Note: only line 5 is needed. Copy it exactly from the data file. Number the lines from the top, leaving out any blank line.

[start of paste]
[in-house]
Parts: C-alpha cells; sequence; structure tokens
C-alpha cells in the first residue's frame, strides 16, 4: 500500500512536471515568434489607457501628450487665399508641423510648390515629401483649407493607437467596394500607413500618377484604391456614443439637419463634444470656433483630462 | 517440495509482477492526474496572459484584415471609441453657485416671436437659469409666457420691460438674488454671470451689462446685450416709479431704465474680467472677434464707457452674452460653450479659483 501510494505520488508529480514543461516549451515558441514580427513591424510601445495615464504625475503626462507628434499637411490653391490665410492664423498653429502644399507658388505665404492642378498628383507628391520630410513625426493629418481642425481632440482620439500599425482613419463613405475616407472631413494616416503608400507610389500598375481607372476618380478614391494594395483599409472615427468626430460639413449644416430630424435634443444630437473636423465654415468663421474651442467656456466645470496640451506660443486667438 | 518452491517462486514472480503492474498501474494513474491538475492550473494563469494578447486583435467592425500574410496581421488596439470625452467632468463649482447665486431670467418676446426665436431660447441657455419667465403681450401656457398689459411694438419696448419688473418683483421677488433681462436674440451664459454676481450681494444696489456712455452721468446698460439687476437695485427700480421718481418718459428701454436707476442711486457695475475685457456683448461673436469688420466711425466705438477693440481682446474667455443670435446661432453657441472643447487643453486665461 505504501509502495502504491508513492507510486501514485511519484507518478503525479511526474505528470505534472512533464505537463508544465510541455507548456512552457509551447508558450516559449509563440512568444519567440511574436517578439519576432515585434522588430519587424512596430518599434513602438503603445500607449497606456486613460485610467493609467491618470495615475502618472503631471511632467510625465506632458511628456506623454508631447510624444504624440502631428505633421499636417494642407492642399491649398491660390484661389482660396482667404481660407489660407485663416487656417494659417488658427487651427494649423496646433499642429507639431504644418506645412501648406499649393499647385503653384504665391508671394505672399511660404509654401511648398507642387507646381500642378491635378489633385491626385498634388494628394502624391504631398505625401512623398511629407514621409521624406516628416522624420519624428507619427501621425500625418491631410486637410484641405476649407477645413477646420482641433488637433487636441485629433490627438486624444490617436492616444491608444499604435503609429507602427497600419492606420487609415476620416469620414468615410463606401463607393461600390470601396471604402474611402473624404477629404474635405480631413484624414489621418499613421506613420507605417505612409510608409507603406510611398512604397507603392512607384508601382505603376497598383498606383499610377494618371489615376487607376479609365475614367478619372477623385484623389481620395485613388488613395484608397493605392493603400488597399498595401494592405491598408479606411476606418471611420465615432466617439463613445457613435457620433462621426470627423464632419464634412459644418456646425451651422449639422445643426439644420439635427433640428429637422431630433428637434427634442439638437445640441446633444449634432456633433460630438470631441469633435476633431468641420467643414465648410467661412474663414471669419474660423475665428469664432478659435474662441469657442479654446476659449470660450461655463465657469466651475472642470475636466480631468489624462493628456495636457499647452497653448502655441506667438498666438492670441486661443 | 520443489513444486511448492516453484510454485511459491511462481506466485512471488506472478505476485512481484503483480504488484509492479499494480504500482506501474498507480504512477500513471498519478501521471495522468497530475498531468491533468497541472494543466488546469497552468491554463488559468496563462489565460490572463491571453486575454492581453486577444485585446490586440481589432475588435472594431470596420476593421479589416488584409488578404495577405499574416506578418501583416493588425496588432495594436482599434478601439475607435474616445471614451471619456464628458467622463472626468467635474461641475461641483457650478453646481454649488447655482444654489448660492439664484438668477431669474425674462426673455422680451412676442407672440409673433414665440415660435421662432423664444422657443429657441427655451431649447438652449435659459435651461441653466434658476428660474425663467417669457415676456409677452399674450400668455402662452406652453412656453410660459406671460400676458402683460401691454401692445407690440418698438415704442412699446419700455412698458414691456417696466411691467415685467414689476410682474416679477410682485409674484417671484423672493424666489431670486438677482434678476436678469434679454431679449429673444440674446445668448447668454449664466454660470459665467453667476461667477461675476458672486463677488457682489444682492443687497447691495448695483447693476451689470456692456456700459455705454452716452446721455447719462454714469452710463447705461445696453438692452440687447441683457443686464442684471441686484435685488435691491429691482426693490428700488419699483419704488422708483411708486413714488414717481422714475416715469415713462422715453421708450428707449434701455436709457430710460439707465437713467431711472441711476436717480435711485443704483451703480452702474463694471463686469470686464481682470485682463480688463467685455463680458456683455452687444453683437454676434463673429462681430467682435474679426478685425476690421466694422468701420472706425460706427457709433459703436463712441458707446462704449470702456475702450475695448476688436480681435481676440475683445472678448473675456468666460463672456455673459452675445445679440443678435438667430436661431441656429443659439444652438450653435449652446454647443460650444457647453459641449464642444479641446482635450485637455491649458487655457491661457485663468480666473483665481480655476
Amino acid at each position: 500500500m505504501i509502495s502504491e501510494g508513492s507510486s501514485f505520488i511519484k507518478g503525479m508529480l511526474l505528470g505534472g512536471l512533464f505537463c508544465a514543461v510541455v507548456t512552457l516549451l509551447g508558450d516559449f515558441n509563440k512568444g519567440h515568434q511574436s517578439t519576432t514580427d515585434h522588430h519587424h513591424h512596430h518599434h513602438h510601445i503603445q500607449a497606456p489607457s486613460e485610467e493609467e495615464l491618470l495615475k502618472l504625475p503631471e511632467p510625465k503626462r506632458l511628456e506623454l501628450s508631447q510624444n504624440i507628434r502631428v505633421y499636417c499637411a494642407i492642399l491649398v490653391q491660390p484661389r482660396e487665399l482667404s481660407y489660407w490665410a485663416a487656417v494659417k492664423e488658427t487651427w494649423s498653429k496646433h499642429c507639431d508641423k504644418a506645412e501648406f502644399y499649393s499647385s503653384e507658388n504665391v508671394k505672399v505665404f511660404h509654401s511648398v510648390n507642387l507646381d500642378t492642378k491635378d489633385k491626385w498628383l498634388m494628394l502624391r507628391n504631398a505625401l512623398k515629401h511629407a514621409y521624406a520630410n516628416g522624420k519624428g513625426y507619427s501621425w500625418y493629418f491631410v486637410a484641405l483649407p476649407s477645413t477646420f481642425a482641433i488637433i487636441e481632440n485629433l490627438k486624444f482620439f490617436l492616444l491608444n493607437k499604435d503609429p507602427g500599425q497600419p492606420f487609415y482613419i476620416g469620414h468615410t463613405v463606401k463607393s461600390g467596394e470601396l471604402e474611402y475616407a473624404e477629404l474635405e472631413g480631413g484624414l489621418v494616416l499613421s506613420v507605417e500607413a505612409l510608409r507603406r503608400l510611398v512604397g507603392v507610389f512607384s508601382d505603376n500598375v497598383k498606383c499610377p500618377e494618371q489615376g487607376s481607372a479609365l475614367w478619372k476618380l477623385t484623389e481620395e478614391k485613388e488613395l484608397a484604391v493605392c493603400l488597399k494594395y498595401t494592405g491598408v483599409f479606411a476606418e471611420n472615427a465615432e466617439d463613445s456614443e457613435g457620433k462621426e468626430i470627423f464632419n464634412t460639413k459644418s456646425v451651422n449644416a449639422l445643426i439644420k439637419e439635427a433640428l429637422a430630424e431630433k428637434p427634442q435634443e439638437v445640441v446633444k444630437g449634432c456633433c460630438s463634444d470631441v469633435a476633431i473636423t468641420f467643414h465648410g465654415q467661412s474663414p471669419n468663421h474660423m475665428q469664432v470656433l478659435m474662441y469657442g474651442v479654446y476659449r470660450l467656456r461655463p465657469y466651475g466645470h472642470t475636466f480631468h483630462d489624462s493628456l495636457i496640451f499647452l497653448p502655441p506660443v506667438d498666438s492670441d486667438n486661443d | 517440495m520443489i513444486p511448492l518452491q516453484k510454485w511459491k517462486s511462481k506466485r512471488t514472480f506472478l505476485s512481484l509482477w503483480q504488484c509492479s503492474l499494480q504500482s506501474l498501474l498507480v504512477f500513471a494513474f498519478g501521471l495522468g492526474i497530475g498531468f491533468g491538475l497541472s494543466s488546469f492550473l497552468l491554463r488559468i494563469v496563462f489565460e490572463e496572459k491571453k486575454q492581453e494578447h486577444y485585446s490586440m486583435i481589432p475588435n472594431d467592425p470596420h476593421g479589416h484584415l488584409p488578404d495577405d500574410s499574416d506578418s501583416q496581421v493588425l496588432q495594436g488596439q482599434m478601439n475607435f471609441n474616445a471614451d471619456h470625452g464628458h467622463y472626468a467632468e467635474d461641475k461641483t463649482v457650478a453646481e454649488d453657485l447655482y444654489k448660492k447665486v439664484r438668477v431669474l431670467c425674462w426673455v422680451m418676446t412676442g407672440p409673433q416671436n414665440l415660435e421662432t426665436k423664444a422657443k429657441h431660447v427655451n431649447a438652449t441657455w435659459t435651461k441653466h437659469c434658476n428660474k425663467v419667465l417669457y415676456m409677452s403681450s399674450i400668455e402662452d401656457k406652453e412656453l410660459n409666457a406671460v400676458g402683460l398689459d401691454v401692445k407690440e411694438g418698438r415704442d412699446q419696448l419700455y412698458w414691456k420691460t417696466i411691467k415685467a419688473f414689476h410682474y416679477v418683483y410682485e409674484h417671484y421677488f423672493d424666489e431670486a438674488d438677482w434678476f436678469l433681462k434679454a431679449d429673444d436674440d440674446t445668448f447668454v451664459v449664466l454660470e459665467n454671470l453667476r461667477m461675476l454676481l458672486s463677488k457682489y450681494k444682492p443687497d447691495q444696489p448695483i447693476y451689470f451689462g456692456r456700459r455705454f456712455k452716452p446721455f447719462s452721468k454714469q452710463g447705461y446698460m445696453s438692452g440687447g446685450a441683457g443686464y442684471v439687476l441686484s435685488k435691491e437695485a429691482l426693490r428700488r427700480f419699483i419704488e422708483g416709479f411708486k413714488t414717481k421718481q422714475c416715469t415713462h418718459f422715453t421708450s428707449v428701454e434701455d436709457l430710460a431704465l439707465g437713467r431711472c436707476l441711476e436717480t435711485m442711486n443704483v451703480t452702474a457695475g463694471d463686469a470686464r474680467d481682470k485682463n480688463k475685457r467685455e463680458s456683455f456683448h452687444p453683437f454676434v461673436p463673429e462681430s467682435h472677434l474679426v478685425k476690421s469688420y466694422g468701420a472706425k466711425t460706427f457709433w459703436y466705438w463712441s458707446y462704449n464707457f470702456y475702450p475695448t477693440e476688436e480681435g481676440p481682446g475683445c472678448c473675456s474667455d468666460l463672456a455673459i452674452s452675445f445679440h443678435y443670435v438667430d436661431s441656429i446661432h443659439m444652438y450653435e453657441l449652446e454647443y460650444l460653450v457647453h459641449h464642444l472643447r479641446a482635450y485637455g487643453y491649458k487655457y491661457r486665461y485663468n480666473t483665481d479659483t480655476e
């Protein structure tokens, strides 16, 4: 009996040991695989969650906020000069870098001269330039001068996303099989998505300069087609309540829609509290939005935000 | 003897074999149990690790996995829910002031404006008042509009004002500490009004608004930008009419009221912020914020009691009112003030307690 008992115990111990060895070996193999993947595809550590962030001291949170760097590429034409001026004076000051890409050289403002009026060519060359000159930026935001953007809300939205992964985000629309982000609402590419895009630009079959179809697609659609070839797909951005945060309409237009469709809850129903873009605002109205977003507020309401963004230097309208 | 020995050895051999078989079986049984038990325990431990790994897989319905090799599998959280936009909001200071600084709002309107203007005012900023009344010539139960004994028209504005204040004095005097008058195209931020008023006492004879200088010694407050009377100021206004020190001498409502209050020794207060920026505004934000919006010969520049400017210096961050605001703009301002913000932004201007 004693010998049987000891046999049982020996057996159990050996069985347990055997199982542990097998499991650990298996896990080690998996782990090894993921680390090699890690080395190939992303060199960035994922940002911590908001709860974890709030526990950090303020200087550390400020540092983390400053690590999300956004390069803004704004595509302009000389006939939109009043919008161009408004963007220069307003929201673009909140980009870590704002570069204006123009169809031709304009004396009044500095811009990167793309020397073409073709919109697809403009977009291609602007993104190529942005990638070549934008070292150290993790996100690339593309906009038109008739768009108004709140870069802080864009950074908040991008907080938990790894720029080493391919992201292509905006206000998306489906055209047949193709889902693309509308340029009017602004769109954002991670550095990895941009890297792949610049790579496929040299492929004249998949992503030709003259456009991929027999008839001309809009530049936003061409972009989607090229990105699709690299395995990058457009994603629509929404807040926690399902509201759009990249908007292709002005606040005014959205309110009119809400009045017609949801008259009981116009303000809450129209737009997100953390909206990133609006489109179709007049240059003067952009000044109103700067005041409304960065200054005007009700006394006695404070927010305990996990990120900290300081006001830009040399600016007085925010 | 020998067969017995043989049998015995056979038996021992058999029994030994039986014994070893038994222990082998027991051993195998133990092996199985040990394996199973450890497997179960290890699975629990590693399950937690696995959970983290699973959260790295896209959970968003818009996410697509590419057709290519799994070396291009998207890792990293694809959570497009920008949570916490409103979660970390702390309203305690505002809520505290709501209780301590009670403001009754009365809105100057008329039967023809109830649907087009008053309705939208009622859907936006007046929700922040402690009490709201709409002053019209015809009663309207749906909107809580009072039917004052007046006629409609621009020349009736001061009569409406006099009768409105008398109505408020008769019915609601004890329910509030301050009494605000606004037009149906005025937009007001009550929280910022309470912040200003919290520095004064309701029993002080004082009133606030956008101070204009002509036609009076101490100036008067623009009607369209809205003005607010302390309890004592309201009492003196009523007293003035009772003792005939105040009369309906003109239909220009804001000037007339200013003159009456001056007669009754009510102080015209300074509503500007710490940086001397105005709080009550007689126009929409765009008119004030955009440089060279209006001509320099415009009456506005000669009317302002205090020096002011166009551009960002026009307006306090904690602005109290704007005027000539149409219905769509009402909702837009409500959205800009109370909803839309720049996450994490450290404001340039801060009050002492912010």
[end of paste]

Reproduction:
């Protein structure tokens, strides 16, 4: 009996040991695989969650906020000069870098001269330039001068996303099989998505300069087609309540829609509290939005935000 | 003897074999149990690790996995829910002031404006008042509009004002500490009004608004930008009419009221912020914020009691009112003030307690 008992115990111990060895070996193999993947595809550590962030001291949170760097590429034409001026004076000051890409050289403002009026060519060359000159930026935001953007809300939205992964985000629309982000609402590419895009630009079959179809697609659609070839797909951005945060309409237009469709809850129903873009605002109205977003507020309401963004230097309208 | 020995050895051999078989079986049984038990325990431990790994897989319905090799599998959280936009909001200071600084709002309107203007005012900023009344010539139960004994028209504005204040004095005097008058195209931020008023006492004879200088010694407050009377100021206004020190001498409502209050020794207060920026505004934000919006010969520049400017210096961050605001703009301002913000932004201007 004693010998049987000891046999049982020996057996159990050996069985347990055997199982542990097998499991650990298996896990080690998996782990090894993921680390090699890690080395190939992303060199960035994922940002911590908001709860974890709030526990950090303020200087550390400020540092983390400053690590999300956004390069803004704004595509302009000389006939939109009043919008161009408004963007220069307003929201673009909140980009870590704002570069204006123009169809031709304009004396009044500095811009990167793309020397073409073709919109697809403009977009291609602007993104190529942005990638070549934008070292150290993790996100690339593309906009038109008739768009108004709140870069802080864009950074908040991008907080938990790894720029080493391919992201292509905006206000998306489906055209047949193709889902693309509308340029009017602004769109954002991670550095990895941009890297792949610049790579496929040299492929004249998949992503030709003259456009991929027999008839001309809009530049936003061409972009989607090229990105699709690299395995990058457009994603629509929404807040926690399902509201759009990249908007292709002005606040005014959205309110009119809400009045017609949801008259009981116009303000809450129209737009997100953390909206990133609006489109179709007049240059003067952009000044109103700067005041409304960065200054005007009700006394006695404070927010305990996990990120900290300081006001830009040399600016007085925010 | 020998067969017995043989049998015995056979038996021992058999029994030994039986014994070893038994222990082998027991051993195998133990092996199985040990394996199973450890497997179960290890699975629990590693399950937690696995959970983290699973959260790295896209959970968003818009996410697509590419057709290519799994070396291009998207890792990293694809959570497009920008949570916490409103979660970390702390309203305690505002809520505290709501209780301590009670403001009754009365809105100057008329039967023809109830649907087009008053309705939208009622859907936006007046929700922040402690009490709201709409002053019209015809009663309207749906909107809580009072039917004052007046006629409609621009020349009736001061009569409406006099009768409105008398109505408020008769019915609601004890329910509030301050009494605000606004037009149906005025937009007001009550929280910022309470912040200003919290520095004064309701029993002080004082009133606030956008101070204009002509036609009076101490100036008067623009009607369209809205003005607010302390309890004592309201009492003196009523007293003035009772003792005939105040009369309906003109239909220009804001000037007339200013003159009456001056007669009754009510102080015209300074509503500007710490940086001397105005709080009550007689126009929409765009008119004030955009440089060279209006001509320099415009009456506005000669009317302002205090020096002011166009551009960002026009307006306090904690602005109290704007005027000539149409219905769509009402909702837009409500959205800009109370909803839309720049996450994490450290404001340039801060009050002492912010």